Salt corrodes brake and fuel lines, suspension components, and critical frame/body components. Performing more frequent inspections and applying rust remediation products can prevent costly rust-related failures.

Everything you need to know about belts

Not changing your transmission fluid, CVT fluid, or differential fluid can cause complete transmission, CVT, or differential failure. A transmission rebuild costs around $4,600 and a differential replacement can cost upwards of $3,000, depending on the vehicle. In comparison, a transmission fluid change costs around $200. If the carmaker recommends a transmission fluid change every 30,000 miles, you’ll pay $1,400 over 200,000 miles versus $4,600 for a transmission rebuild and then fluid changes every 30,000 miles after the rebuild.

That’s what this article is all about; explaining what the carmakers’ car maintenance guide actually means for you the car owner.

Every carmaker has a slightly different definition of severe service, but it usually comes down to these  driving conditions:

Every carmaker has slightly different definition for severe service, but here’s typical description from Subaru.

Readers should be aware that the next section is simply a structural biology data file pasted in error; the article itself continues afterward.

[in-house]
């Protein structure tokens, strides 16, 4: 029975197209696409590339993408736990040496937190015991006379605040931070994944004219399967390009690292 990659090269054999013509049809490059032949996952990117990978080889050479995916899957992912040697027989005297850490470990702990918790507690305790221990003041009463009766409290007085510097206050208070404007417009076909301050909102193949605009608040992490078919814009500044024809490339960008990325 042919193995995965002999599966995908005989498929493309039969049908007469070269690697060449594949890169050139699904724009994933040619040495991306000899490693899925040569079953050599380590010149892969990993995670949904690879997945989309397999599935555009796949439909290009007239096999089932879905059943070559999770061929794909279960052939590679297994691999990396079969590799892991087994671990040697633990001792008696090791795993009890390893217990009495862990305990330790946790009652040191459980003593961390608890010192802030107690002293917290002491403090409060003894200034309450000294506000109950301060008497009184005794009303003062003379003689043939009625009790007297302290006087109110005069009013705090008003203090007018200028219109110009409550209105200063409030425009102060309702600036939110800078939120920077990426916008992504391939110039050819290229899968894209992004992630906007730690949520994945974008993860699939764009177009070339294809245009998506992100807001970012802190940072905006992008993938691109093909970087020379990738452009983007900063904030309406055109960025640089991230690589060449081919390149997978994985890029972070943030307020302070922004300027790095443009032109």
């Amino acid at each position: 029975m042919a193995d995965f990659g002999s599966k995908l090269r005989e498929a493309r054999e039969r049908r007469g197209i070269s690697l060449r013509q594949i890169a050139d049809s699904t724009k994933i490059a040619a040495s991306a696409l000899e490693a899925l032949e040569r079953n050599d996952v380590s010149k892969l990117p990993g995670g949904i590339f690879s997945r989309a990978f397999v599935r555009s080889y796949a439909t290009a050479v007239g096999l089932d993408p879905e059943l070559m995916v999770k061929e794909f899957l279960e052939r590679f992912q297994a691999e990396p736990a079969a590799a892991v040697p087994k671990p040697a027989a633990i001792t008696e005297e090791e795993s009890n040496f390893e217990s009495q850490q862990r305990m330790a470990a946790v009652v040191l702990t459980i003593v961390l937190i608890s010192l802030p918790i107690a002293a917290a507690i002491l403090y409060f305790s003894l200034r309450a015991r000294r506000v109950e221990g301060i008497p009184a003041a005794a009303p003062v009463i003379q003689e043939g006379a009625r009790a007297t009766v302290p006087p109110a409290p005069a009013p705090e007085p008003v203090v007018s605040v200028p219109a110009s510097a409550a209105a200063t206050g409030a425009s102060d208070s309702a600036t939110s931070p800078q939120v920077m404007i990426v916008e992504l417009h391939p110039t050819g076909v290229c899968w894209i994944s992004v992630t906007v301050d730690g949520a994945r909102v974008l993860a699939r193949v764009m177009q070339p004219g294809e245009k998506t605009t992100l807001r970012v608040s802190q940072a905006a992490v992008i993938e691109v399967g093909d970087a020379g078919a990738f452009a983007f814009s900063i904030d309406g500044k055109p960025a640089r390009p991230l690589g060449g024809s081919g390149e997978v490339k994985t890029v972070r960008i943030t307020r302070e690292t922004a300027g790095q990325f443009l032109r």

clutch fluid

Not understanding the difference between normal wear and tear and an unexpected repair.

battery

The hydraulic power steering units used in older vehicles use several types of power steering fluid. Some use transmission fluid like Dexron III, or ATF+4 (for Chrysler vehicles). Still others use a special fluid you can only get from the dealer, like Honda power steering fluid.

©, 2023 Rick Muscoplat

Detergent Additives

SCAM ALERT: Many shops recommend a power steering fluid flush every 30,000 miles. There is no scientific basis for that recommendation! Not a single carmakers agrees with that recommendation. Do not fall for this! It’s an unnecessary service designed to flush your wallet, and it provides no benefit to your vehicle. Say no to this service and find a more reputable shop.